Avg. Hits Per Session on GA may be the equivalent of Avg. Request Received on Countly.


Time Spent:

On Countly, it shows total time spent on the website for the selected time period.

Time Spent on Countly refers to Session Duration on GA.

On Google Analytics, it measures how long a user spent on your site in total.


Average Time (on Page View breakdown):

On Countly, this is the total time spent on a specific page (not overall website or app) for the selected time period. 

Average Time on Countly refers to Avg. Time On Page on GA.

On Google Analytics, it measures how long—on average—visitors spent on a specific page of your website, similar to Countly.


Average Time Spent:

On Countly, it gives you total duration spent using your application divided by total visitors count.

There is no default metric on GA; custom metrics can be used to measure it.
Total Session Duration Per Visitor on GA may be the equivalent of Avg. Time Spent metric on Countly.


Total Time Spent:

On Countly, it gives you the total duration visitors spent on your website during a selected date range.

Total Time Spent on Countly refers to Total Session duration or 
Total Visit Duration
on GA.

On Google Analytics, it shows how long a user spent on your site in total.


In this section, you will find the responses to some common questions regarding Countly vs. Google Analytics.

Why do I see different user numbers on Countly as compared to Google Analytics?

When you see different user numbers or sessions on Countly and Google Analytics, it might be because of the user/visitor tracking method you are using. By default, Countly and GA generate random value and attach it to device/browser/etc. But Countly allows different tracking strategies, like tracking a user instead of a device, which can be done when a customer provides their own ID value. GA, similarly, might have different custom strategies too. The strategy you use in each can determine the user numbers, and using different strategies could result in data differences.

A critical point here is that, by default, Google Analytics determines unique users using client ID parameter. The Client ID is a unique identifier parameter used in GA for a browser–device pair which is used to report a unique user. On the other hand, in Countly, thanks to the User ID implementation feature, you see unique users across devices, browsers, and multiple sessions. This means that Countly automatically merges data for the authenticated user and so defines user with User ID to unique user profile. The differences in implementation on tracking method can cause a huge difference between data in GA and Countly.
For example, if you use random generated id for GA, but use custom provided ID in Countly, then GA would definitely have more users than Countly, because Countly would be able to identify the same user between different browsers/devices/etc., which is something that GA will not do.

Do storage and cookies tracking methods cause differences?

As a default user tracking method (for unknown users which are not authenticated with login or registration system), Countly uses “device_ID” which is normally (by default) generated on the environment the Countly SDK runs on (e.g. a smartphone, a web browser, or a desktop application). It is used to identify the user who directly interacts with the device. Google Analytics mainly sets first-party cookies which are domain associated cookies and generated to access same-site information relative to the website domain in your address bar to track users/visitors. Users’ cookies are not shared across devices. Different browsers or devices will result in different cookies and therefore different users.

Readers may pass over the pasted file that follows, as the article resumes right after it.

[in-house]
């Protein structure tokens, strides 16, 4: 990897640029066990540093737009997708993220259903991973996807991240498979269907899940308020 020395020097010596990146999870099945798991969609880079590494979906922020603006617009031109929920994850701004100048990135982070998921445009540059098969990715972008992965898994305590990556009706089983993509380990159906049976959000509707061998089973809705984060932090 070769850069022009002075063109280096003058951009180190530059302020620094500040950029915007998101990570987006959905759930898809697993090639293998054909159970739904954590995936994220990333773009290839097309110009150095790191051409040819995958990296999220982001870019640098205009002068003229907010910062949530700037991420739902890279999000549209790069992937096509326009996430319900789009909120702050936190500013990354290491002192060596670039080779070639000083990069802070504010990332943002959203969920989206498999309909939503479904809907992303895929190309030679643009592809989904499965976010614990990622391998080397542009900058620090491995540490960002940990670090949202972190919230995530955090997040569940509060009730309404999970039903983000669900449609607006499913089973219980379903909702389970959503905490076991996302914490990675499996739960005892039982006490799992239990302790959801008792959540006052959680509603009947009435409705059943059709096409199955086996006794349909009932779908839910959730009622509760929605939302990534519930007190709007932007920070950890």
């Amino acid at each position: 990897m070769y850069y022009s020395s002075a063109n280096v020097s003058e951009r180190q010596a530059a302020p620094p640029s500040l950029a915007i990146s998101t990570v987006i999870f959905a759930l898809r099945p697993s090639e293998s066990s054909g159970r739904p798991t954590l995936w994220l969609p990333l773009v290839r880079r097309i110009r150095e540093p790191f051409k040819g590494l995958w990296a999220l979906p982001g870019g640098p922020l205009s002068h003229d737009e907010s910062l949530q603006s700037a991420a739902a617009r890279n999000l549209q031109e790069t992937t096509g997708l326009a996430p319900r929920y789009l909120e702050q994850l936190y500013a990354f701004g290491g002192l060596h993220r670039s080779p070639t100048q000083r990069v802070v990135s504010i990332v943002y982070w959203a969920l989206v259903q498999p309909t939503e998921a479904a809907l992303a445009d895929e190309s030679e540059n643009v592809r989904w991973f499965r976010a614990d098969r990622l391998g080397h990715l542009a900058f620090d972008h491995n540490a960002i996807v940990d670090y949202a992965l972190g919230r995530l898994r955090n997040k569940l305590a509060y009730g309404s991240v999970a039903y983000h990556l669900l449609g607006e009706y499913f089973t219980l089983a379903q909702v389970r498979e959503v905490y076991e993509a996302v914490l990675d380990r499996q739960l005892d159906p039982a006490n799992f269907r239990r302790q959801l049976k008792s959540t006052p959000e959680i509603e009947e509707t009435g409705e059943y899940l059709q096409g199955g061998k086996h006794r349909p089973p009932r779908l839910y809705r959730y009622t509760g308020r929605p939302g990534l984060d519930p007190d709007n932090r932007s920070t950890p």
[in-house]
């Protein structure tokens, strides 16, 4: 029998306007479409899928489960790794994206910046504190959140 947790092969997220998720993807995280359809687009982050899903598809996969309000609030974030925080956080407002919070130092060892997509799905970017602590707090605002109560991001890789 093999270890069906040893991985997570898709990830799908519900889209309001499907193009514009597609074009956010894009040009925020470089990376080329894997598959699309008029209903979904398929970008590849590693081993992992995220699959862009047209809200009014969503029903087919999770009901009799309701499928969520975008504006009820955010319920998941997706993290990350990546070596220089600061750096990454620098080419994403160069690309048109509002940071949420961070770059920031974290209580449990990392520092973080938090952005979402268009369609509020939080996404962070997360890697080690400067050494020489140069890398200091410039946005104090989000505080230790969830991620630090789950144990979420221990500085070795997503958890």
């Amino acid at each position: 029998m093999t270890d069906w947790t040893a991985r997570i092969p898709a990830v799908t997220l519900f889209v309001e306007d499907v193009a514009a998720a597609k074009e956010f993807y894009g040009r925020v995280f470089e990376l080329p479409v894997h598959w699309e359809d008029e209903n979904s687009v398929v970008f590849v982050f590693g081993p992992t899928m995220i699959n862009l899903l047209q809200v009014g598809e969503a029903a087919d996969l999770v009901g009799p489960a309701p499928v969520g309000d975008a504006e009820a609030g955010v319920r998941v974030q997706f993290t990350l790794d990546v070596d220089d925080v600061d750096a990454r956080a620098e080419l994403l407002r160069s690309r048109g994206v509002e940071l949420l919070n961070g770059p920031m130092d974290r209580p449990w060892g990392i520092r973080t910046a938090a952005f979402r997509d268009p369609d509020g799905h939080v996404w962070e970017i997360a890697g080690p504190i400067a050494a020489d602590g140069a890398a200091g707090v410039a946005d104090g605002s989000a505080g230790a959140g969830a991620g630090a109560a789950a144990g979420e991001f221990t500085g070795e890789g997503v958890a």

Countly uses local storage while GA uses cookies, which cause differences in many situations such as cross domain (including with 'www' and without 'www'), when clearing app storage, or when using incognito modes and so on. For example, if a visitors clears the cache on the browser, they will be tracked with new cookie and Client ID and treated as a New User. So, you probably see higher numbers on your GA reports.

How can you determine whether users are recorded and how if they open and close a browser very quickly?

Javascript in browser is asynchronous, as in, in most cases there is no control over order of which code is executed. This means that sometimes Google Analytics code gets executed first, while at other times Countly code is executed first. It, of course, also matters from point of positioning in the website too.
But the main point here is that if someone loads a webpage quickly and quits it, without even maybe loading it fully, it is impossible to determine whether Countly or GA reported those users or not; which tracker (if any) did have time to load is mostly out of control.

Do GA and Countly block bots in the same manner?

GA blocks some bots, while Countly blocks others - no one option blocks everything. This is because when bots visit the website, Countly chooses to report or to not report them based on some behavior or identification. This bot blocking process is different in GA and in Countly, which is why there may be a difference in the results.

Does the ad blocker on users' browsers and apps make a difference to the data captured?

Ad blockers on browsers and apps of users would have different affects on GA and Countly data. Visitor uses ad blockers to block data from being sent to our servers (not our decision or depends on our methods). Some ad blockers block Countly while some block GA and others block both. Some, like uBlock, only blocks specific information, for example Sessions in Countly, but allows all other requests. How the same ad blocker behaves with GA can be completely different. Hence, this can affect the data.

How does referral spam affect GA and Countly?

Google Analytics gets spammed a lot by referral spam, which is why many Countly users have noticesd a reduction in users/sessions when they switch to Countly. One of the primary reasons for this is that Countly is less likely to be spammed as most of the bots target GA specifically.